In this study, I analyze empirically the ways in which adolescent depression depresses earnings in young adulthood. I test the prominent assertions that adolescent depression is predictive of young adult depression and of lower educational attainment, both of which are, in turn, predictive of lower earnings. I then expand upon the current literature by testing the assumption that those depressed in adolescence would benefit from staying in school. To that end, I first estimate the relationship between adolescent depression and returns to education. Since one relevant alternative to educational attainment is work experience, I then estimate the relationship between adolescent depression and returns to work experience. Finally, I compare the returns to educational attainment with the returns to work experience for individuals depressed in adolescence relative to the returns for their non-depressed peers; I make this comparison first using the full sample, and then using subsamples distinguished by gender, race, and socio-economic status (SES).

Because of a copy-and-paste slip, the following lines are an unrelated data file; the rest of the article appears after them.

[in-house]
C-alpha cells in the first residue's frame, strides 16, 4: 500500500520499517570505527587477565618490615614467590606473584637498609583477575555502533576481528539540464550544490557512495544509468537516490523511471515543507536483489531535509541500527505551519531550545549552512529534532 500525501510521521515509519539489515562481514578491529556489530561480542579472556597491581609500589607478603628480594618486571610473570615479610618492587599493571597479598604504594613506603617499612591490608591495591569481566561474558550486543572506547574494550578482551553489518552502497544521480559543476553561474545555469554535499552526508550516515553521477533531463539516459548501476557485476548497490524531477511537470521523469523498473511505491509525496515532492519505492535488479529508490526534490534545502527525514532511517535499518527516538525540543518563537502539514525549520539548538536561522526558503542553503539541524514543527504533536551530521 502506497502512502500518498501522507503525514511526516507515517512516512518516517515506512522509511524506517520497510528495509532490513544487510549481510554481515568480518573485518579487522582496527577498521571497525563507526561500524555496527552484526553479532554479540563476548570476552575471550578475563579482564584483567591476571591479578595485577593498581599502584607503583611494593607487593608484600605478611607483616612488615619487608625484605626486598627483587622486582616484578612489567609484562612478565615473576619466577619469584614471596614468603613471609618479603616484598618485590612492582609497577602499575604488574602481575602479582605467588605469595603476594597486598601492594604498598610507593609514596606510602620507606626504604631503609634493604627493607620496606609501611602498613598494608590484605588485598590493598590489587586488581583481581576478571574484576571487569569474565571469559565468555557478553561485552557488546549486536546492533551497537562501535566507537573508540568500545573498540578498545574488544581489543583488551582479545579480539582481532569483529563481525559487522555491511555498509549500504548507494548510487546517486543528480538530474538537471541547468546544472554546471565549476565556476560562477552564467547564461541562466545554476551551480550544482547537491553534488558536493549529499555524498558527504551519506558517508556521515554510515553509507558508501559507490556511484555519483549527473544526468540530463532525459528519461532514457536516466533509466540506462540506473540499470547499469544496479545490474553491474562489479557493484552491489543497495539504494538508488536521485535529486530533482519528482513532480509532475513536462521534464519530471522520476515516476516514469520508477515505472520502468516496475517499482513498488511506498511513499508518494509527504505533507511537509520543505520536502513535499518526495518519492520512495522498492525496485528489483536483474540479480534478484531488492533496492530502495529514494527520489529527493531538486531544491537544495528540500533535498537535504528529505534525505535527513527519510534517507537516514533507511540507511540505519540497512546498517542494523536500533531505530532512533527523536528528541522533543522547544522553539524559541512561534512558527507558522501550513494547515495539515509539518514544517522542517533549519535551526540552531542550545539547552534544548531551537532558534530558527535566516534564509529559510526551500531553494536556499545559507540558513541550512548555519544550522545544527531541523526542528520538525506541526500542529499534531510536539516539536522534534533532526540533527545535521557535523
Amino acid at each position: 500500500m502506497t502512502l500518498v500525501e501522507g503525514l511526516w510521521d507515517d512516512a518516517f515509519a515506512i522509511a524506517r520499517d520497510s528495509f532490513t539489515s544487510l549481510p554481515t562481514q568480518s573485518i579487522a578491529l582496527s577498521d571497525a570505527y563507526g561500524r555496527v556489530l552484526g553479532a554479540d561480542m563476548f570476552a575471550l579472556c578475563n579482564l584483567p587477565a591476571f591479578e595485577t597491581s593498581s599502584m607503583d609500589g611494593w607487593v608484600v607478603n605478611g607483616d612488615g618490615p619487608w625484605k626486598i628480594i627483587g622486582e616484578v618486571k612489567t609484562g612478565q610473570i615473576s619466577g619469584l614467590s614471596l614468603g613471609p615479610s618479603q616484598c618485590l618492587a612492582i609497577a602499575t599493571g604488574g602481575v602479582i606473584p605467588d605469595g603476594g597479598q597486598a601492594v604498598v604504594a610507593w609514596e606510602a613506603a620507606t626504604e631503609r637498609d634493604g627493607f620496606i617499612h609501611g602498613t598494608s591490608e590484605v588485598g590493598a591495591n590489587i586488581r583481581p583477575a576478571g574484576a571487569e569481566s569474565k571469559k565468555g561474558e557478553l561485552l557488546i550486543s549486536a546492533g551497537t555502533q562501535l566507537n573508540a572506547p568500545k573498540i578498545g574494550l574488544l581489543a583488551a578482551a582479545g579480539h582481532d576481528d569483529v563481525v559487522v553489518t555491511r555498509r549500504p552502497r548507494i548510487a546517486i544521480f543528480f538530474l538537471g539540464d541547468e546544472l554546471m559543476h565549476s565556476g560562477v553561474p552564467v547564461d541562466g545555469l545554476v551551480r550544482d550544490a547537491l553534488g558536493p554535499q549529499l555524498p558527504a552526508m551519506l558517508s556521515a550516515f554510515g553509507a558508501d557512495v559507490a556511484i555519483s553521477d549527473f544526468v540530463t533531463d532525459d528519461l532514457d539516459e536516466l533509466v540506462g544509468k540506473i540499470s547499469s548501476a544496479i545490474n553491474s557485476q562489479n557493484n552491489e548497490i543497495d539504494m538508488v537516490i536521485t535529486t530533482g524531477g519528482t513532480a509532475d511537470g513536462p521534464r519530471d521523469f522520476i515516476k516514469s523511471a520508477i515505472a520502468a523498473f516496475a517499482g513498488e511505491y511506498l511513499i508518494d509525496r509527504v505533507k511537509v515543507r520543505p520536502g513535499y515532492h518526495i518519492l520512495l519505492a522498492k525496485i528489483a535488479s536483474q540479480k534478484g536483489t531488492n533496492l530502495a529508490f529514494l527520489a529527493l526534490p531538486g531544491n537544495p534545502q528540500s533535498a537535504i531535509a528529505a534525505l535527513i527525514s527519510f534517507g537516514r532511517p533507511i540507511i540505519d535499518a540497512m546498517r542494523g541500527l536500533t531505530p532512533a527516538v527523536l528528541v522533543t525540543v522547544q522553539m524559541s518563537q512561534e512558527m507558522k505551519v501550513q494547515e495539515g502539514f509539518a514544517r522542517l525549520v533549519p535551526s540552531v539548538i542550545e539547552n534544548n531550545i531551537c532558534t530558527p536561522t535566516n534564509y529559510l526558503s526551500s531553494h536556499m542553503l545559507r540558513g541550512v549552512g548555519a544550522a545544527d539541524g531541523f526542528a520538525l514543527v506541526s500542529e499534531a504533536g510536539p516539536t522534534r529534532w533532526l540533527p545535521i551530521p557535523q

"Linking Depressed Earnings to Adolescent Depression,"
Undergraduate Economic Review: Vol. 4:
1, Article 10.
Available at: https://digitalcommons.iwu.edu/uer/vol4/iss1/10